It is the purpose of this article to examine the current problems surrounding the issue of freedom of testation, to enumerate and evaluate various suggestions that have been proposed for the elimination of these problems, and to propose this writer's suggestion for the restoration of freedom of testation to those who wish to propound non-traditional estate plans. Part I examines, in some detail, the ways in which courts and juries have stymied the exercise of freedom of testation. Part II is devoted to the different suggestions that commentators have put forth for the protection of the non-traditional estate plan. Part III examines the writer's reasons that testators might propose estate plans that do not comport with social norms and addresses the question of whether testamentary freedom should be preserved as a "favored doctrine." Part IV contains the writer's own proposed solution to this problem.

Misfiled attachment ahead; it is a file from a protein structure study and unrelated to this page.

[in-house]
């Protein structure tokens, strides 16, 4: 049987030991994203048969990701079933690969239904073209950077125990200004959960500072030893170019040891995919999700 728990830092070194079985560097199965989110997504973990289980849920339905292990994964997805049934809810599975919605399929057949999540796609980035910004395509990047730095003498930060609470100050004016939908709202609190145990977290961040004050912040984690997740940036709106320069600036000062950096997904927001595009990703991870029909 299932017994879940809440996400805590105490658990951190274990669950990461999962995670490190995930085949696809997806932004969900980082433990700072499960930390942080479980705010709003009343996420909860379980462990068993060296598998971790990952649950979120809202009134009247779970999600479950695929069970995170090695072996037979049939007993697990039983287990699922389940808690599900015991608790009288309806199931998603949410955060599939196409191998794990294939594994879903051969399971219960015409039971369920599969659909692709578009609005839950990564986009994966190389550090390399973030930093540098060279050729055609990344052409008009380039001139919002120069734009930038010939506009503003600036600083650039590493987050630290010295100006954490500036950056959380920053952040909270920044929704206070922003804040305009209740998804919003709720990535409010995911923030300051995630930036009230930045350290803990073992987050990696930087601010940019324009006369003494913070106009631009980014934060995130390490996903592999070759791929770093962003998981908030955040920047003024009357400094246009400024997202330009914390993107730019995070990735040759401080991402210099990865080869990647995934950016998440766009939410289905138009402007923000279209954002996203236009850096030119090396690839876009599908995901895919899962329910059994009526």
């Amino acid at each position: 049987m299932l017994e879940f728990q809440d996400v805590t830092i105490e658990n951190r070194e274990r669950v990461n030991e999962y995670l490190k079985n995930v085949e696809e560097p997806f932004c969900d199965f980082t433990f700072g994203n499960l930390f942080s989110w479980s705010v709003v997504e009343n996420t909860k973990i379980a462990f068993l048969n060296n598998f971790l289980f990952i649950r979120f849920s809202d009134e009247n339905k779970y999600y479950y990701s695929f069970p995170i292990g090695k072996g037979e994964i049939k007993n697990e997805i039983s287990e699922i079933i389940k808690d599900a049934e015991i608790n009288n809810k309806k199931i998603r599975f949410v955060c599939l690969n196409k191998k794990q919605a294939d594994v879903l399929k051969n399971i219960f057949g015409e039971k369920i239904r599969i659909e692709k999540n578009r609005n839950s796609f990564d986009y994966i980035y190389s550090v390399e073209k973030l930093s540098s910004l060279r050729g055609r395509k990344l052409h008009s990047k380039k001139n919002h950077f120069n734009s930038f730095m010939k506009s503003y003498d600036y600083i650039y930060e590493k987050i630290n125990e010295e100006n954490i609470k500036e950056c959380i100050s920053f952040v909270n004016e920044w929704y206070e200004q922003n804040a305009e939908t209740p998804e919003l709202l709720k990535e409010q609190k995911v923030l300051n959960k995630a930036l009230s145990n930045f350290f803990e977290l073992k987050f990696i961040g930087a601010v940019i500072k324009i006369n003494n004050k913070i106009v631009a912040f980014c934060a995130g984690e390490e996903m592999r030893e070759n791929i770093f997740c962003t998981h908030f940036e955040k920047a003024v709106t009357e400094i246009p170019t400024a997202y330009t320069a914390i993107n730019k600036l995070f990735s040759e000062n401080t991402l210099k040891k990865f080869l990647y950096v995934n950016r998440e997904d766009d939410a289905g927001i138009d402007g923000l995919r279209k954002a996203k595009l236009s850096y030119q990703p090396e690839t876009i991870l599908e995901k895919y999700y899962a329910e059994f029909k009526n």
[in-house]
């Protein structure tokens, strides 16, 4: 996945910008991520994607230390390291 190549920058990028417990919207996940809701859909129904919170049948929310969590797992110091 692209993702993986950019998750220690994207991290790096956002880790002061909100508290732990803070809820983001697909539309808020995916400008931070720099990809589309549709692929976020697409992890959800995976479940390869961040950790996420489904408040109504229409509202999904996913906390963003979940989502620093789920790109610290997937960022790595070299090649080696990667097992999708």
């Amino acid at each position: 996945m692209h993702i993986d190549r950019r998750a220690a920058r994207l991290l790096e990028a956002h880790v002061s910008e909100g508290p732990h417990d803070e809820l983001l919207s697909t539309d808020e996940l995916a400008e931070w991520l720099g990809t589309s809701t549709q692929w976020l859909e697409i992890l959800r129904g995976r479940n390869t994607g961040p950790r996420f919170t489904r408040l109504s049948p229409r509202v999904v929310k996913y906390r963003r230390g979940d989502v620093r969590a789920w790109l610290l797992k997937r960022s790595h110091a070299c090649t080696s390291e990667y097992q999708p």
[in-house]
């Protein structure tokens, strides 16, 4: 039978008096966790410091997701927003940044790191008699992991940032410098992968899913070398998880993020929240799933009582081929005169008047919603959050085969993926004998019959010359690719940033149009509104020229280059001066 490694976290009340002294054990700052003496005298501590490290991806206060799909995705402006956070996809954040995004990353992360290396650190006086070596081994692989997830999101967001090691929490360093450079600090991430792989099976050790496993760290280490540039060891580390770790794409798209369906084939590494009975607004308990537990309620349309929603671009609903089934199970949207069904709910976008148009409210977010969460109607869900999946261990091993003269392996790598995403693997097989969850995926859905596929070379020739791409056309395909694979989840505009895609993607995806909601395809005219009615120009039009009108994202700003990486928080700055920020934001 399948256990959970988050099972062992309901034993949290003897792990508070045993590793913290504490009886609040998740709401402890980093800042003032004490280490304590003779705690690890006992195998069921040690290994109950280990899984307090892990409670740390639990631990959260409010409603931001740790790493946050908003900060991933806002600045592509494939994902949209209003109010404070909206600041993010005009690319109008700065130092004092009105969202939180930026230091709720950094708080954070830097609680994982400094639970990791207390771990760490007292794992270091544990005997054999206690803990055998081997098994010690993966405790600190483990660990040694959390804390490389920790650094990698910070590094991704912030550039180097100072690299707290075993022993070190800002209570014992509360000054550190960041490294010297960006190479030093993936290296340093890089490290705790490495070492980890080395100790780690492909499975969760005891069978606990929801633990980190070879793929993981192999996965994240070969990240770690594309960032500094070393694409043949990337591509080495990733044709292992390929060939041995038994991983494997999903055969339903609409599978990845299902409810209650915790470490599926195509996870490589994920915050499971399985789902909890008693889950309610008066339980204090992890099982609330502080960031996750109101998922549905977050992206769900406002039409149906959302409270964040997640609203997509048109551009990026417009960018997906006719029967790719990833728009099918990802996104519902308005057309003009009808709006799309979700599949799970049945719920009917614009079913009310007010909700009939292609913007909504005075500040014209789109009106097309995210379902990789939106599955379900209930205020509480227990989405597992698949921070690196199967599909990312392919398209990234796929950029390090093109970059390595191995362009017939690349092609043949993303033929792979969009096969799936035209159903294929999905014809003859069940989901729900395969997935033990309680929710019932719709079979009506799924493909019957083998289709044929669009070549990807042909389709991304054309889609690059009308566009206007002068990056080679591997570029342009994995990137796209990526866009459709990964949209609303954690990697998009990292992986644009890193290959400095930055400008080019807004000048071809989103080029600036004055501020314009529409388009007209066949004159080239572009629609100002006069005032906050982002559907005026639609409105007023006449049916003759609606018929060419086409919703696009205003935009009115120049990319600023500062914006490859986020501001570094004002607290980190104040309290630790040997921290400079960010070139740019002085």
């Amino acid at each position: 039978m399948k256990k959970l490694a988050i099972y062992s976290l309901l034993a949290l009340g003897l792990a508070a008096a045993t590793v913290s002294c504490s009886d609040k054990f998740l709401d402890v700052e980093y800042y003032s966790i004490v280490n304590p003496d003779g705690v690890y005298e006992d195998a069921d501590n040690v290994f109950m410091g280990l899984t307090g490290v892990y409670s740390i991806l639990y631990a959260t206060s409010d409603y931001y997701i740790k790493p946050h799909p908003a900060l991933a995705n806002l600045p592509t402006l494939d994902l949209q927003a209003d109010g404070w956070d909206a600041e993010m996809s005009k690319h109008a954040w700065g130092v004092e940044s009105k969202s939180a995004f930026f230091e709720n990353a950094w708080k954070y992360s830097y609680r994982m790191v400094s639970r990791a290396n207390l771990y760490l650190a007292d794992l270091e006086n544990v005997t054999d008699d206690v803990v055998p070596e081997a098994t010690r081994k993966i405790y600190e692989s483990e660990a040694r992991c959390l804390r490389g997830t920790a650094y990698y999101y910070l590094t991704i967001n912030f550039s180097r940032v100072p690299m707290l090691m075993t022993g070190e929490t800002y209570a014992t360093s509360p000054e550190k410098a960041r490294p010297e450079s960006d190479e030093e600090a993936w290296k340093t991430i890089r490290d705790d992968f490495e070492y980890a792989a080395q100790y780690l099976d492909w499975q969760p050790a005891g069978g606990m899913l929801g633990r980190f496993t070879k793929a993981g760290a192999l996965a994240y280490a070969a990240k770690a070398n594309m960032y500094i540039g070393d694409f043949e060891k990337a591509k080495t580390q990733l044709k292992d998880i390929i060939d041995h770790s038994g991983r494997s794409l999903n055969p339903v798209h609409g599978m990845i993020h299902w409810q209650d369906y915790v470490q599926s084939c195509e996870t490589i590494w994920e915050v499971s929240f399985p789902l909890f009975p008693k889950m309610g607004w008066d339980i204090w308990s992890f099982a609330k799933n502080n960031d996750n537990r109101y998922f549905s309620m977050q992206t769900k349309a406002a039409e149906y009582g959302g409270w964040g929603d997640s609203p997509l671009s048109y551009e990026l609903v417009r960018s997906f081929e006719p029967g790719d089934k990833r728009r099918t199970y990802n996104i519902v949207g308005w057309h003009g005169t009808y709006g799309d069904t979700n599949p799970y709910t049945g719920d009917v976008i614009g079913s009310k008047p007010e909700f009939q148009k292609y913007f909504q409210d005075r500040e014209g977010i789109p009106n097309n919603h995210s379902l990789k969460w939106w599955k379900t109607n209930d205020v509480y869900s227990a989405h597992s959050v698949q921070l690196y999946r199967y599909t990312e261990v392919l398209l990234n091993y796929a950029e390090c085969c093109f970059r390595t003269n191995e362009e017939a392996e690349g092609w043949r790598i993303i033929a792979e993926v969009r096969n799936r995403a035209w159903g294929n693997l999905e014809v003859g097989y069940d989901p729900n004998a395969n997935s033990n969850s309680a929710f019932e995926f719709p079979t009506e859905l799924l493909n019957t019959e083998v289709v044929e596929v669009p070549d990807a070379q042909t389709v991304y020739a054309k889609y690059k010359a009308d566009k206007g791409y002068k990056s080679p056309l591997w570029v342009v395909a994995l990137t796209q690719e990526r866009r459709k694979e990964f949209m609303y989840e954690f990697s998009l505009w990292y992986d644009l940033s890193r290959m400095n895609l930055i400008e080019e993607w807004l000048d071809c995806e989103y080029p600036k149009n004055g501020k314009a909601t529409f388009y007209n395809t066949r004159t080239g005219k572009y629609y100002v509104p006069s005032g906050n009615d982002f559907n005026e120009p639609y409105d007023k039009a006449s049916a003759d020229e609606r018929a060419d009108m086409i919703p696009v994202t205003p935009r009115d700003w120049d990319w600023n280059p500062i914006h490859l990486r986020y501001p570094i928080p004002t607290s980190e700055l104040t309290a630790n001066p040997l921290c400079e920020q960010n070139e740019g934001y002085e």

Irene D. Johnson, There's a Will, But No Way--Whatever Happened to the Doctrine of Testamentary Freedom and What Can (Should) We Do to Restore It?, 4 Est. Plan. & Cmty. Prop. L.J. 105 (2011), http://digitalcommons.pace.edu/lawfaculty/824/.